It should be added that the neurosurgical implantation of DBS electrodes provides unique opportunities to record LFPs near the contact point. Time-frequency analysis of the LFP data makes it possible to assess the integrity of neuronal oscillations in different frequency bands. The neuronal oscillations observed at the LFP level are not necessarily locally generated but may reflect the temporal summation and ‘integration’ of activity from spatially distinct populations of neurons. This allows investigation of neural synchrony by applying short trains of high-frequency DBS to induce or modulate neuronal oscillations. For example, high-frequency DBS of the STN produces an enduring LFP-based potentiation in the substantia nigra pars reticulata of patients who have received an oral administration of L-dopa, whereas the patients who have not received L-dopa administration do not show an enduring potentiation [80]. These results demonstrate that DBS can be a valuable tool to examine and modulate neuronal oscillations, which are considered to be the basis for higher brain and motor functions.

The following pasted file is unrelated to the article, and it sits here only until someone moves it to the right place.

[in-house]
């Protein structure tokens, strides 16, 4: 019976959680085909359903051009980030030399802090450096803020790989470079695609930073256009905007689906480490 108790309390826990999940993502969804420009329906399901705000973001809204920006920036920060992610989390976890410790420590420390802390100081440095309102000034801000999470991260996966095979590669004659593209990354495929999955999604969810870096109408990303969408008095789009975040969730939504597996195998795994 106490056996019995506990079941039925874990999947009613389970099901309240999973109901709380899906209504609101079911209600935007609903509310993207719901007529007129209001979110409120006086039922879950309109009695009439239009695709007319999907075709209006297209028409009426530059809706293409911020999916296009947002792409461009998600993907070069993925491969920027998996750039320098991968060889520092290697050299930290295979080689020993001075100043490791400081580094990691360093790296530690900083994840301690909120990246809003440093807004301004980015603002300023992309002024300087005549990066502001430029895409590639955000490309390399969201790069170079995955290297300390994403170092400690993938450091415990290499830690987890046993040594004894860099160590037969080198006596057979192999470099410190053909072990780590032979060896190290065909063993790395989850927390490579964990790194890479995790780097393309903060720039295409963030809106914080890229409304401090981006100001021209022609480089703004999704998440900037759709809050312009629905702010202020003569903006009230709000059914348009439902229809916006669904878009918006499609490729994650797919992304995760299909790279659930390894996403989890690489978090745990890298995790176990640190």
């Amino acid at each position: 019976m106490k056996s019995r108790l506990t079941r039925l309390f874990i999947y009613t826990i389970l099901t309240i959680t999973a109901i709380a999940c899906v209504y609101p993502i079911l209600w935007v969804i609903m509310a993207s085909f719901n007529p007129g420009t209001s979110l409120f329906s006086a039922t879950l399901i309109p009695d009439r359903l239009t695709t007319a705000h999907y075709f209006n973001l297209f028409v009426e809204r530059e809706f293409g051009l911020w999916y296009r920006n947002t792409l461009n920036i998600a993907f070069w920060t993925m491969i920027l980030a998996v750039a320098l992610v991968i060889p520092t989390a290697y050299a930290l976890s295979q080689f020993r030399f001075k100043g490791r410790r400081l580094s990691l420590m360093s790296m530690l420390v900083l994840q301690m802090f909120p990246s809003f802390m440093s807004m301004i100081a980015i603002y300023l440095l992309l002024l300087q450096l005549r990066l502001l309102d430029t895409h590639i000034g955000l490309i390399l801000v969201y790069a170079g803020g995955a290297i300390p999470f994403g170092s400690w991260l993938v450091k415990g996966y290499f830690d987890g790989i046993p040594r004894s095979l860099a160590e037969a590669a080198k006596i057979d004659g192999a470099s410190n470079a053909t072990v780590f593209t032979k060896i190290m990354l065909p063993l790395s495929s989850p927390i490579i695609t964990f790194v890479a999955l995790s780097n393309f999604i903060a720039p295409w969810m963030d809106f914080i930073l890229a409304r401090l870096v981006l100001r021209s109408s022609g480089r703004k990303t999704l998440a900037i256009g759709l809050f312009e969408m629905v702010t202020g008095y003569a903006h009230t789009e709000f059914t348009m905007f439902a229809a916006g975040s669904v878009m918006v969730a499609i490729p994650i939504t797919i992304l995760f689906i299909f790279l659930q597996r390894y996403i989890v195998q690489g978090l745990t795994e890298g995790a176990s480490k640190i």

DBS in AD

DBS has revolutionized the treatment and care of PD patients over the past three decades [10, 81], but the application of DBS for the management of cognitive impairment in AD has only been in the beginning. Studies of DBS treatment have mainly focused on the functional integrity of the fornix in AD patients. The fornix is the major white matter fiber bundle in the limbic system and forms important input and output pathways of the hippocampus, a brain region known to mediate learning and memory processes. Accordingly, fornix DBS is hypothesized to improve memory function in AD by modulating dysfunctional hippocampal memory circuits and networks. A randomized, sham-controlled, double-blind clinical trial, however, found no significant changes in cognitive function at 1-year follow-up in patients with mild AD who had received fornix DBS [82]. In another randomized clinical trial, fornix DBS did not affect the cognitive outcomes of AD patients (n = 42), although the stimulation occasionally triggered spontaneous memory flashbacks in 48% of the patients during the initial programming of the stimulator [83]. The recollection of these vivid memories of past events reflects the declarative long-term memory, or episodic memory, which is known to be mediated by hippocampal networks and disrupted in AD. It remains to be determined why the fornix DBS treatment failed to affect the memory function in the AD patients in these two studies.